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A Midnight Clear is a 1992 American war drama film written and directed by Keith Gordon and starring an ensemble cast that features Ethan Hawke, Gary Sinise, Peter Berg, Kevin Dillon and Arye Gross. It is based on the eponymous novel by William Wharton. Set towards the end of World War II, the film tells the story of an American intelligence unit which finds a German platoon that wishes to surrender.

A Midnight Clear
A Midnight Clear DVD Cover.jpg
VHS cover
Directed by Keith Gordon
Produced by Bill Borden
Dale Pollock
Armyan Bernstein
Tom Rosenberg
Marc Abraham
Screenplay by Keith Gordon
Based on A Midnight Clear
by William Wharton
Music by Mark Isham
Cinematography Tom Richmond
Edited by Don Brochu
InterStar Releasing
Beacon Communications
A&M Films
Sovereign Pictures
Distributed by Columbia Tristar Home Video
Release date
April 24, 1992
Running time
108 minutes
Country United States
Language English
Budget $5 million
Box office $1,526,697


Plot summaryEdit

In the early phase of the Battle of the Bulge in December 1944, a small US Army intelligence and reconnaissance squad (selected for their high IQs), are sent to occupy a deserted chateau near the German lines to gather information on the enemy's movements. Losses from an earlier patrol has reduced the squad to just six men: Sgt. Knott, Miller, Avakian, Shutzer, Wilkins, and Mundy. On their way to the chateau, they discover the frozen corpses of a German and an American in a standing embrace, seemingly arranged by the Germans as a grim joke.

Settling into their temporary home, they soon discover they are not alone. A group of German soldiers has occupied a position nearby. While out on patrol, Knott, Mundy, and Shutzer see a trio of German soldiers aiming their weapons at them, but the enemy then vanish without shooting. The Germans, clearly more skilled and experienced than the young GIs, soon leave calling cards, start a snowball fight one evening and offer a Christmas truce. At first, the Americans think the Germans are taunting them but it eventually becomes clear that the enemy want to parley. Shutzer speaks enough German to communicate with the enemy who turn out to be a small group of youngsters still in their teens, commanded by an aging NCO. Having survived the Russian front, the Germans say they wish to surrender. But they ask that the Americans pretend that they were captured in combat so as to protect their families back home from possible retribution for their desertion. The Americans agree, but keep the plan from Wilkins, who has been mentally unstable since learning of the death of his child back home.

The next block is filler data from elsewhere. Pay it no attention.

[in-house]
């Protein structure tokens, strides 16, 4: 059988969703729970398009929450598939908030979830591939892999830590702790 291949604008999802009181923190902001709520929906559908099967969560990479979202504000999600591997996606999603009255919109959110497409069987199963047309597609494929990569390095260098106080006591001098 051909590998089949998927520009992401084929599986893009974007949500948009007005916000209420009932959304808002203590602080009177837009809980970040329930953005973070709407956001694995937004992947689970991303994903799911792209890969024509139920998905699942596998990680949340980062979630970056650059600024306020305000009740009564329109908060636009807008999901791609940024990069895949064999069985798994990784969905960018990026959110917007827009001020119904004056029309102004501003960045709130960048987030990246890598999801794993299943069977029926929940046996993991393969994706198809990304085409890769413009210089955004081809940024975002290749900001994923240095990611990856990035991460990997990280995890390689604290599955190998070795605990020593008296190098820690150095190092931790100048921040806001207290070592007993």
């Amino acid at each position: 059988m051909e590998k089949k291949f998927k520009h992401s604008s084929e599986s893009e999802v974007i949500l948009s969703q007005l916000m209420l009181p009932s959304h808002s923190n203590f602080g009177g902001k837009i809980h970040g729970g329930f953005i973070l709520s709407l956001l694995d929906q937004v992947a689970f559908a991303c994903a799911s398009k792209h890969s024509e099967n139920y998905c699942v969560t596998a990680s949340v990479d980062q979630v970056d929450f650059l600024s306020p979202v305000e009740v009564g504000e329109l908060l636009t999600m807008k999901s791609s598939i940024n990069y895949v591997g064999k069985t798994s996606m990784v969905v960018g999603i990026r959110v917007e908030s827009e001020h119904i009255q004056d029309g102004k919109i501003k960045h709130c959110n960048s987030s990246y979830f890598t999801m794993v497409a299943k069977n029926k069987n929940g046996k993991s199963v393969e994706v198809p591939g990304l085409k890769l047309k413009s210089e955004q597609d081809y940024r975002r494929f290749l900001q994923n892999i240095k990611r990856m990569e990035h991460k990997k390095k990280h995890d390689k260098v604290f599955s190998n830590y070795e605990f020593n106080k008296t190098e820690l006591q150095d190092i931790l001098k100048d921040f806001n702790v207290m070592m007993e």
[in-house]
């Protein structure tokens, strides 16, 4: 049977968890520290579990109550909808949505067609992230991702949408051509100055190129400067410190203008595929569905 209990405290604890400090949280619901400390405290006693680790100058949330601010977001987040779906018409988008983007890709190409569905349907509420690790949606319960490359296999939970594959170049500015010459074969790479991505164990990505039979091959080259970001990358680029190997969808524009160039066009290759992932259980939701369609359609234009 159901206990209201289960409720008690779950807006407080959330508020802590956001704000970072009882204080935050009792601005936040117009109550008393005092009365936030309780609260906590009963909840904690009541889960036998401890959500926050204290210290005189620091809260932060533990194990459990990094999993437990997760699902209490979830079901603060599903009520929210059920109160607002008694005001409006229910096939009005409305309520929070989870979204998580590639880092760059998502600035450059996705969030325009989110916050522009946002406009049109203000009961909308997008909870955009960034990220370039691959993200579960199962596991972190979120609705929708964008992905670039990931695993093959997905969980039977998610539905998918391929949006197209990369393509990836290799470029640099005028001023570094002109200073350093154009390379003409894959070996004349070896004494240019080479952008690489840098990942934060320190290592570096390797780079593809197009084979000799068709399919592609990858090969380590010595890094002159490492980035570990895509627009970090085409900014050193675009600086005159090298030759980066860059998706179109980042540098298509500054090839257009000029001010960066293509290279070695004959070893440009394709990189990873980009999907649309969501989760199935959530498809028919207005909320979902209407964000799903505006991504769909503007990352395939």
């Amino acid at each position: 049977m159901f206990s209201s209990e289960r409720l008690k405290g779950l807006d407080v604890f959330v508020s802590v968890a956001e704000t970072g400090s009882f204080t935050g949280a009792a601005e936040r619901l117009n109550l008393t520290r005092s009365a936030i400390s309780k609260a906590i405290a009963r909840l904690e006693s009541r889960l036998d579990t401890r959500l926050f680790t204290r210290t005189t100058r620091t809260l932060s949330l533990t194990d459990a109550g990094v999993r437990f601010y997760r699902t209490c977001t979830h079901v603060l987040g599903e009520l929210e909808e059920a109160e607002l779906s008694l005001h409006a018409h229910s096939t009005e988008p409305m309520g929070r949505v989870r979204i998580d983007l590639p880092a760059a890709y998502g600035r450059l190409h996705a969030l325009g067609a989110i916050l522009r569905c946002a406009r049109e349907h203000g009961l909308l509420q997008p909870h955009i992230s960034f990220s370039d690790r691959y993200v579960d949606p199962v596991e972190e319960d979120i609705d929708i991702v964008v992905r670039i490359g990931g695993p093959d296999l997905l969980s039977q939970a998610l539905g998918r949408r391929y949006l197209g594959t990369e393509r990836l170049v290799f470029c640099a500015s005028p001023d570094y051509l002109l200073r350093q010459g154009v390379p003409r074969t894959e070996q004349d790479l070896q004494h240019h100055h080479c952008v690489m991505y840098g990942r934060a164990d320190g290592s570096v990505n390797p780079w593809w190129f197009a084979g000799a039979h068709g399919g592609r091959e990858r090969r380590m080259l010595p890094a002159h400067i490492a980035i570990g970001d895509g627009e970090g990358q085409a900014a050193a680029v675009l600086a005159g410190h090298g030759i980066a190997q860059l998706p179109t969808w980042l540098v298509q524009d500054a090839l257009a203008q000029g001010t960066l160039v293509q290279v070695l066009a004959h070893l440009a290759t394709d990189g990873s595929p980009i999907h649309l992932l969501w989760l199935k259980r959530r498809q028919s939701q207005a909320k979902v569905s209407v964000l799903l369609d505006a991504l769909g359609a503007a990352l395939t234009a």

The two groups meet and proceed to fire their weapons into the air as planned. However Wilkins hears the shooting and thinks the engagement is real. Arriving at the scene, Wilkins opens fire at the Germans whereupon the latter, thinking they have been tricked, immediately shoot back. The situation immediately goes out of control and Knott's squad are forced to kill all of the enemy soldiers but not before Mundy is fatally hit and Shutzer is also badly wounded. Mundy's final words are to beg the others not to tell Wilkins that the skirmish was intended to be fake. The squad's superior officer arrives, reprimanding them for their conduct, before taking Shutzer back for treatment (they later receive word that he died in hospital). Left alone again, the four remaining soldiers quietly reflect as they try and celebrate Christmas, cleaning Mundy's body in a bathtub. Shortly afterwards, the squad is forced to flee as the Germans attack the area in strength. Carrying Mundy's corpse, they disguise themselves as medics and escape back to American lines. There Knott is informed that Wilkins has been recommended for the Bronze Star and transferred to the motor pool, while the rest of the squad will be sent into the front line to fight as regular infantry.



Parts of the film were shot in Park City, Utah.[1]

Critical receptionEdit

The film received mostly positive reviews, with an 87% favorable rating on Rotten Tomatoes based on 38 reviews.[2] A reviewer from The Washington Post lauded it as "a war film completely unlike any other, a compelling accomplishment that's more soul than blood and bullets."[3] Vincent Canby of The New York Times praised the film's solid construction, concluding that "In A Midnight Clear, just about everything works."[4]

Reviewing the film's 2012 DVD release in The Observer, Philip French described the film as "an ironic, at times surreal fable.....and the plot's twists are matched by the sharpness of its moral insights."[5]

Awards and nominationsEdit



  1. ^ D'Arc, James V. (2010). When Hollywood came to town: a history of moviemaking in Utah (1st ed.). Layton, Utah: Gibbs Smith. ISBN 9781423605874.
  2. ^ "A Midnight Clear Movie Reviews, Pictures - Rotten Tomatoes". Rotten Tomatoes. Retrieved 2009-12-26.
  3. ^ "'A Midnight Clear'". The Washington Post. 1992-05-01. Retrieved 2009-12-26.
  4. ^ Canby, Vincent (April 24, 1992). "Movie Reviews - A Midnight Clear". The New York Times. Retrieved 2009-12-26.
  5. ^

External linksEdit